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Gay rights organization fights for civil liberties

Gay Liberation Network makes progress and gets controversial singer's concert cancelled

by SpencerRoush


GLN permalink 09-23-2009

After 11 years of protests, hundreds of colorful signs and countless miles walked down Chicago’s busiest sidewalks, the Gay Liberation Network(GLN) has been drawing crowds during controversial demonstrations in an effort to fight for peoples’ rights and make a political and social impact.

At the end of August, the GLN was vindicated after members heard Buju Banton, a controversial Jamaican music performer who sings violent, anti-gay songs, had his shows canceled at House of Blues, 329 N. Dearborn St., and other major cities, said Andy Thayer, co-founder of the GLN.

The shows were canceled after a campaign began this summer to raise public awareness about “murder music” and to ask people to complain about Banton’s violent music to Live Nation, Inc., the company that owns House of Blues. The GLN also wrote a letter to the president of Live Nation, Michael Rapino, stating if Live Nation didn’t cancel the Buju Banton tour, there would be protests in as many cities as possible.

Jim Keys, the chief public affairs officer at the L.A. Gay and Lesbian Center, also sent a letter to Banton’s promoters that said, “I think this sends a strong message to other promoters that it doesn’t pay to book acts such as this and people like Buju Banton, who promote and glorify violence against LGBT people, don’t deserve a stage in which to perform their music.”

Keys said getting Banton’s shows canceled was a good example of how people taking action against something can make a difference.

“Each time we have a victory, just to see people’s eyes light up and they realize that they can do things that they didn’t think they could do and they could accomplish things they didn’t think they could accomplish, it’s really great to see,” Thayer said.

The GLN is different and more successful than most other LGBT groups in Chicago because they believe in active solidarity by campaigning for other non-gay issues and because they aren’t affiliated with any political party, Thayer said.

“We are not strictly a gay rights-only organization,” Thayer said. “It’s what we focus on, but we think it’s important to be in solidarity with other people fighting for their rights. We just marched in [a Sept. 7] immigrants rights march.”

During the march, Thayer spoke to the crowd and compared the injustices of undocumented immigrants them to LGBT issues.

“It wasn’t too many years ago that gay and lesbian people were considered illegal in this country,” Thayer said. “It was only with the Lawrence vs. Texas Supreme Court decision five years ago that we really were determined to be not illegal. And that illegality only covered the issue of the so-called sodomy laws. It was used as a hook to justify us not having any number of any other rights.”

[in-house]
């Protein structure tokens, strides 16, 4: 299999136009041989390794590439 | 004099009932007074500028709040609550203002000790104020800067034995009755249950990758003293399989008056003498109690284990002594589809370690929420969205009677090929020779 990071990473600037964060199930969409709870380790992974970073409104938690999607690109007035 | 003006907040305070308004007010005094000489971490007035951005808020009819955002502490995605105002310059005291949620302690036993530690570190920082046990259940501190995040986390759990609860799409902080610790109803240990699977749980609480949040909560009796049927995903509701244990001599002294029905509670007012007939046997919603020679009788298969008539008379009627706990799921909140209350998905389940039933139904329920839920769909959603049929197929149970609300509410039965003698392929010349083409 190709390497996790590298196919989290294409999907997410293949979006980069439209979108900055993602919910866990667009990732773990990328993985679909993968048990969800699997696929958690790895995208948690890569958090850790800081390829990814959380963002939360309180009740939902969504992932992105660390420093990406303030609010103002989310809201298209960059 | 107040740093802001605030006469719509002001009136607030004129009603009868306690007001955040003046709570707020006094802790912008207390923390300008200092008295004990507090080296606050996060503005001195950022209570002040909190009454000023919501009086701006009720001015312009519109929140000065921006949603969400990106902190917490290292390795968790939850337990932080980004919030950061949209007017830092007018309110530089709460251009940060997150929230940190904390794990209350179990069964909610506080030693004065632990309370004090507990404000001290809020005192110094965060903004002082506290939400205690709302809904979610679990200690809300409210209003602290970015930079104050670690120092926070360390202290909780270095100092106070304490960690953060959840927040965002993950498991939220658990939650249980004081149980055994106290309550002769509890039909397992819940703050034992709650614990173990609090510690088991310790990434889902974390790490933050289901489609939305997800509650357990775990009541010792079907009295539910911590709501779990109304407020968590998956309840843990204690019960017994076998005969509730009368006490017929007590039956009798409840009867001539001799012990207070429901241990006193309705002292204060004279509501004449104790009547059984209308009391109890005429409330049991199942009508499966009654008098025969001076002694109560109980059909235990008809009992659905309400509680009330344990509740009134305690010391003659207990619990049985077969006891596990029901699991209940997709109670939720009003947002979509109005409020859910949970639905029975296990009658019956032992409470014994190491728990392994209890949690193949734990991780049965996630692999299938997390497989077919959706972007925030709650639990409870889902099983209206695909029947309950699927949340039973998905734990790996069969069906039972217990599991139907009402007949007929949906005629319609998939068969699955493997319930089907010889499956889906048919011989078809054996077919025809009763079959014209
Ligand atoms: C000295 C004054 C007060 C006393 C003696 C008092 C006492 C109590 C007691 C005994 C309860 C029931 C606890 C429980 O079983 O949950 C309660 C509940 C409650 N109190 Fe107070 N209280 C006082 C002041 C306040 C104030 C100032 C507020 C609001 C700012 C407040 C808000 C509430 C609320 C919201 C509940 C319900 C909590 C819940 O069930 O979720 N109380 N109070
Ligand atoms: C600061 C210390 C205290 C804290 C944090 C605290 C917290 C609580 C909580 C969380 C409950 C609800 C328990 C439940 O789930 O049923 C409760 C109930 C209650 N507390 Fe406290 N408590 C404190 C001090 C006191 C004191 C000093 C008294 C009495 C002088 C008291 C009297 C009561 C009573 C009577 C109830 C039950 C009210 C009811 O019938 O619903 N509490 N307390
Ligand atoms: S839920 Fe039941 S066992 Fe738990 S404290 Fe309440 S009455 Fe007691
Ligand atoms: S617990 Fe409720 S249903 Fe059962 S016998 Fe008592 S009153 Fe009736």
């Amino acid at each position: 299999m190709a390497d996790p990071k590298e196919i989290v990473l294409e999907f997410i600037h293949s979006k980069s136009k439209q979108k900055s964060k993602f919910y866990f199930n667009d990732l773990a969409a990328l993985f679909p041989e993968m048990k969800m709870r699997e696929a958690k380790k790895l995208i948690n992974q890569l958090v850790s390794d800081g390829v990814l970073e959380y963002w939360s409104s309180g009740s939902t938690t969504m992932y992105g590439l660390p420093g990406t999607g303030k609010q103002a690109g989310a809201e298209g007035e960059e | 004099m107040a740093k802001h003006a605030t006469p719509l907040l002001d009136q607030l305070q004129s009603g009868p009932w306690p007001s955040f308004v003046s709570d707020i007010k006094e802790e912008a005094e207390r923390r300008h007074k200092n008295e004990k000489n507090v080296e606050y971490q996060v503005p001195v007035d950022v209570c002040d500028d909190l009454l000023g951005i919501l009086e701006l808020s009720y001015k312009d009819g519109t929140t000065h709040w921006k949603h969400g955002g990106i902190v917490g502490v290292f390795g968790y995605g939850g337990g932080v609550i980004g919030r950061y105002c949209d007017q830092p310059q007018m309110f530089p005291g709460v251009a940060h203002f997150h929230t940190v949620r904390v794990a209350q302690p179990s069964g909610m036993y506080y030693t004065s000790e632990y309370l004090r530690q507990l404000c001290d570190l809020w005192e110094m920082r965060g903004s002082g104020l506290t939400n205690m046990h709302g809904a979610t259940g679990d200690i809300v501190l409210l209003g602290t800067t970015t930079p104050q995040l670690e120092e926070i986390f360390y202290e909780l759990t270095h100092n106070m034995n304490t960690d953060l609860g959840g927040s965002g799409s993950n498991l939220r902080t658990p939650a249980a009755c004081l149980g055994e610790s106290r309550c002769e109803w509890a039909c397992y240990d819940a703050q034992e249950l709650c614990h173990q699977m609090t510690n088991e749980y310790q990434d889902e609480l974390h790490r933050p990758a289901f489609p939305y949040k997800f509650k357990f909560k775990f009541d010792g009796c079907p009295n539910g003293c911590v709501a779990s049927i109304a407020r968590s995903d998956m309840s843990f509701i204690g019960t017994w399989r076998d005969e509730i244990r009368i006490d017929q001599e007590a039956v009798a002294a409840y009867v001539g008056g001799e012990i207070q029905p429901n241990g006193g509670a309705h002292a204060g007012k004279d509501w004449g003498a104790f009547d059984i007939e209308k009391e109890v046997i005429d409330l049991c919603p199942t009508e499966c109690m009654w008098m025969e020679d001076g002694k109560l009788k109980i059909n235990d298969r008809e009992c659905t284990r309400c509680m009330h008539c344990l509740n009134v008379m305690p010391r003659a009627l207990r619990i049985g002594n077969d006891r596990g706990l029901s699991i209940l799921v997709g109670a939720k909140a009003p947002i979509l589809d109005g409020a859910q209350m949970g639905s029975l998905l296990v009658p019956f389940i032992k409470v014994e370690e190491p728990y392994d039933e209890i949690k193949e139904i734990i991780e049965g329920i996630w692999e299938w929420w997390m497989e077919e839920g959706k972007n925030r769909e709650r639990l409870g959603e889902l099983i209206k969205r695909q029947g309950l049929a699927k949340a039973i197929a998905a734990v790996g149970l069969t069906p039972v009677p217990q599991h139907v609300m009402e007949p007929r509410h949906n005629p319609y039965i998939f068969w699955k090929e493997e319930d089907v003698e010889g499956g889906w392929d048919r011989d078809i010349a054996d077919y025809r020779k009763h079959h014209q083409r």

Thayer said because the groups of people being discriminated against are usually the minority, especially LGBT people, a joint effort is needed to create change.

“We know what it is like to be illegal and if we are going to win our rights, we have to be in solidarity with others who are fighting for theirs,” Thayer said. “We can’t win our struggle without the solidarity of other people that are not gay.”

The GLN is the only LGBT group in Chicago to consistently campaign with non-gay groups about issues like immigrants’ and womens’ rights and the wars in Iraq and Afghanistan, Thayer said.

“If we have been not only reaching out, but [also] acting with other groups fighting against discrimination, how can we ask for their help when we need it,” Thayer said.

The only way change will come is if regular people begin to do things on their own behalf, Thayer said, and also convincing politicians to do what they would not voluntarily do otherwise.

“Our approach really is to try and get as many people as possible to put their feet to the fire and force [politicians], and say, ‘We know what you’re up to and we’re not going to let you off the hook, regardless of your party affiliation,’” Thayer said. “And that’s how I think history shows, you get change.”

Bob Schwartz, a 10-year GLN member and longtime activist, said most of the Chicago-based LGBT groups are tied to the Democratic Party, but GLN is not. He said Democrats are just as much a part of the problem as Republicans are.

Schwartz said they have never endorsed a political official, including President Barack Obama when he was running for political office.

On Oct. 3, the GLN is having a march in Hyde Park near Obama’s house to protest his broken promises to the LGBT community, Thayer said.

“We heard Obama make all kinds of promises to the gay community and he got the overwhelming support of the gay community,” Schwartz said. “We never supported him because he didn’t support our basic right to civil marriage equality. We aren’t going to support somebody that doesn’t support us.”

Thayer said he realizes that certain protests and stances on political issues can be risky and can make GLN unpopular among certain crowds of people.

“We certainly know that we are unpopular in some quarters, but you’ve got to be prepared to risk that popularity if you are actually going to move the goal posts,” Thayer said. “If you are popular with everyone, it means you are saying nothing, you’re just saying platitudes. You may as well just be a politician.”


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